Home Politics Hidden Crisis: Americans Spend Years in Jail Without Being Convicted

Hidden Crisis: Americans Spend Years in Jail Without Being Convicted


One of the central tenets of our entire criminal justice system is the idea that every American who is accused of a crime has the right to a fair and speedy trial before jail time. This is guaranteed under the 6th Amendment to the US Constitution and thus, should be a bedrock right, not to be infringed upon by any prosecutor. Sadly, just because Americans are due a right, it doesn’t mean that the application of the law in any way resembles this ideal.

While the media rarely covers this issue, there is an ongoing constitutional crisis in our justice system, where Americans accused of crimes are being held in jail for years before they are brought to trial and adjudicated guilty or innocent. As everybody accused of a crime is presumed innocent until proven guilty, this means that, at any point in time, our nation is imprisoning thousands of innocent men and women needlessly, depriving them of their constitutional rights.

Graphic by Colin Tooley
Graphic by Colin Tooley

This isn’t to say that everybody who is accused of a crime and thus is being held in jail is actually innocent, merely that they have a right to their day in court days, weeks or even months after being arrested, instead of years.

One good illustration of the failure of our criminal justice system to address this issue is the case of Steven Harris, who was just released this week after serving 11 years in jail before prosecutors decided to drop their case against him. Harris is a schizophrenic man who is accused of killing his father, kidnapping two women, and getting into a shootout with police and, in all fairness, the evidence of his guilt is pretty much unassailable. Unfortunately, no jury ever got to hear this evidence or decide his guilt, as he spent the last decade being housed at a local jail while his case lay dormant. Now, to avoid a scandal, and in light of Harris’s severe mental illness, the prosecutors have decided to drop the charges and let him obtain treatment at a local mental hospital.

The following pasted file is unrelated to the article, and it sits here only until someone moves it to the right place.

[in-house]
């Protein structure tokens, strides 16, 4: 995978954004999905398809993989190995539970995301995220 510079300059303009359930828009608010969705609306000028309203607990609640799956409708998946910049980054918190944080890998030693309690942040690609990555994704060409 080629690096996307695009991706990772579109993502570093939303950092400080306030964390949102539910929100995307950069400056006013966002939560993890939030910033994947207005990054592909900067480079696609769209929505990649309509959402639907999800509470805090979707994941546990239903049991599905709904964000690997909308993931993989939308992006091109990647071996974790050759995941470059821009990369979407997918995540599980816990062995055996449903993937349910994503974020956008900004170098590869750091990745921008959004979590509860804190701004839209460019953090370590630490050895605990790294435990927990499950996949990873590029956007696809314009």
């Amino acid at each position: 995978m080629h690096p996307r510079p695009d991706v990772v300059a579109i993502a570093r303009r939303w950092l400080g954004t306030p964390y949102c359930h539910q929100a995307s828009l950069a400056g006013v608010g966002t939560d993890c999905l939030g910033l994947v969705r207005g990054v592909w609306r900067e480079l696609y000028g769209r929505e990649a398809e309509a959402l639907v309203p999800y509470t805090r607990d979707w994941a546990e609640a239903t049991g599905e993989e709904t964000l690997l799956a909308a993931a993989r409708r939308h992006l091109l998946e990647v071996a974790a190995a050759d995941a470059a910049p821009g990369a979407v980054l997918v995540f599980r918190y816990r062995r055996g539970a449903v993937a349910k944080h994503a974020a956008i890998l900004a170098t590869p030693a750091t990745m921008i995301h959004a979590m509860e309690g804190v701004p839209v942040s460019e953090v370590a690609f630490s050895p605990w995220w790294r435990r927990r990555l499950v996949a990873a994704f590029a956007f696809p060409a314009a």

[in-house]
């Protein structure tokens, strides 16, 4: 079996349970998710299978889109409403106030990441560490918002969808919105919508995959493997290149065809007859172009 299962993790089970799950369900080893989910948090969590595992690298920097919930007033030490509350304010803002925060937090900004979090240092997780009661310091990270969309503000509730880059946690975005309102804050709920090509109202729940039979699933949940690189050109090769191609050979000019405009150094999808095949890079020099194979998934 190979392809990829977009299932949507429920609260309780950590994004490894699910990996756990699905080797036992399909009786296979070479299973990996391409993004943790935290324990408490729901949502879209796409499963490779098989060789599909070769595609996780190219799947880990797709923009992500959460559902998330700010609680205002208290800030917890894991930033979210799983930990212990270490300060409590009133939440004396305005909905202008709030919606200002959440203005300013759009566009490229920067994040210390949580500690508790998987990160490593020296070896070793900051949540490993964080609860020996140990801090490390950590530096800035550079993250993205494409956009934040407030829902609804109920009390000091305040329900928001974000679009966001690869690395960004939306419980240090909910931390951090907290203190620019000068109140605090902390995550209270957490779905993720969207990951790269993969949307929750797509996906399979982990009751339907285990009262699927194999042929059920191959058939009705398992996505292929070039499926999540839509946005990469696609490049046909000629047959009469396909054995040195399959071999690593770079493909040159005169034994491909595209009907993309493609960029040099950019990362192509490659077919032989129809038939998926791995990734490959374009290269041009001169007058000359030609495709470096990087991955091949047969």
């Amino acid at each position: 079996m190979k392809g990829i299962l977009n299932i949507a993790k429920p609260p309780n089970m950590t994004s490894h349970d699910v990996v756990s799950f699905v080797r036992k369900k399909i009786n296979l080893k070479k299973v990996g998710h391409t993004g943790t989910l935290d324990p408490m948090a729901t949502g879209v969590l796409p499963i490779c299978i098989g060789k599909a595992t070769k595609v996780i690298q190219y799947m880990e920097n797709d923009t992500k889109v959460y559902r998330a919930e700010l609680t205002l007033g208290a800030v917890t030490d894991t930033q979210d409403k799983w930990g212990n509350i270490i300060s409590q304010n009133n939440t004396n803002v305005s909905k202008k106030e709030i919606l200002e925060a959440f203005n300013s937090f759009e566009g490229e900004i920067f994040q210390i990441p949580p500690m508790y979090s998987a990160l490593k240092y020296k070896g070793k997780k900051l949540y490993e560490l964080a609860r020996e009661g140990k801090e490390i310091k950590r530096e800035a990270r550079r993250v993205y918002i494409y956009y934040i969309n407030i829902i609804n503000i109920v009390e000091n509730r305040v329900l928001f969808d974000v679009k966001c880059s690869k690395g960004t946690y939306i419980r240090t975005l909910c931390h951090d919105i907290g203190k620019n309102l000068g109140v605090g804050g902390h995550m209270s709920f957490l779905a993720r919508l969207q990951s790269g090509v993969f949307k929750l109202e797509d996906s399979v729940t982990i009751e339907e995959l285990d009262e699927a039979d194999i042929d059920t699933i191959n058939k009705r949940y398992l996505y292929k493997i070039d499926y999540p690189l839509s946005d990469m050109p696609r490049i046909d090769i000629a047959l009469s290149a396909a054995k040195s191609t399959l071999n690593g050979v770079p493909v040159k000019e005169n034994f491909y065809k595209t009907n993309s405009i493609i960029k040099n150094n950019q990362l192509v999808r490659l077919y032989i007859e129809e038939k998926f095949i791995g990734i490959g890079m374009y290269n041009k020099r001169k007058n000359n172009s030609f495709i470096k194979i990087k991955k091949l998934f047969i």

A cynical view of this situation is that these prosecutors knew that they couldn’t actually convict such a mentally ill man, so they buried his case and kept him in jail, instead of having him acquitted on mental health grounds and sent to treatment. Conversely, a very charitable view of this situation is to take the prosecutors at their word and to believe them when they said that he “fell through the cracks” in the system. Put simply, either is untenable and unconstitutional.  

This situation is mirrored in many situations across the United States. While some of those detained for years without trial are eventually convicted, many are determined to be 100% innocent. One such case that became famous was the case of Khalif Browder, who was held at Rikers Island in New York for over three years after being accused of stealing a backpack when he was 16. This case was particularly egregious, as the police had no evidence, didn’t find the stolen property on his person, and based the entire prosecution on a witness who kept changing his story. In fact, they kept trying to get Browder to plead guilty right up until being forced to admit that they didn’t actually have a case.

One of the common threads for these cases of excessive pre-trial detention is poverty. Those impacted by these long wait times are almost always poor, thus unable to hire a lawyer who can keep on their case and force prosecutors to hold a trial in a reasonable amount of time (or face a motion to dismiss or force the trial to proceed called a “speedy trial motion”). Similarly, many of the Americans who are forced to spend their pre-trial years in jail are poor and thus unable to afford bail money. A few thousand dollars can break a family budget, and it is often impossible for poor families to afford the bail required to get one son out of jail, while still feeding their other children.

As a final insult, those who are victims of this system are rarely eligible for financial payments to help them make up for lost time (not that money really makes up for being innocent and in jail) and in many cases, they are simply released with a cursory “sorry, our bad” and no help getting them back on their feet.

Even when the victims of this system are given a support structure after being released from prison, some still never recover. Khalif Browder is one example of such a victim of the system, and he killed himself after being released due to the chronic depression and anxiety he developed while spending years in jail (including two years in solitary confinement, which has been shown to damage brain development in teens and produce mental illnesses).

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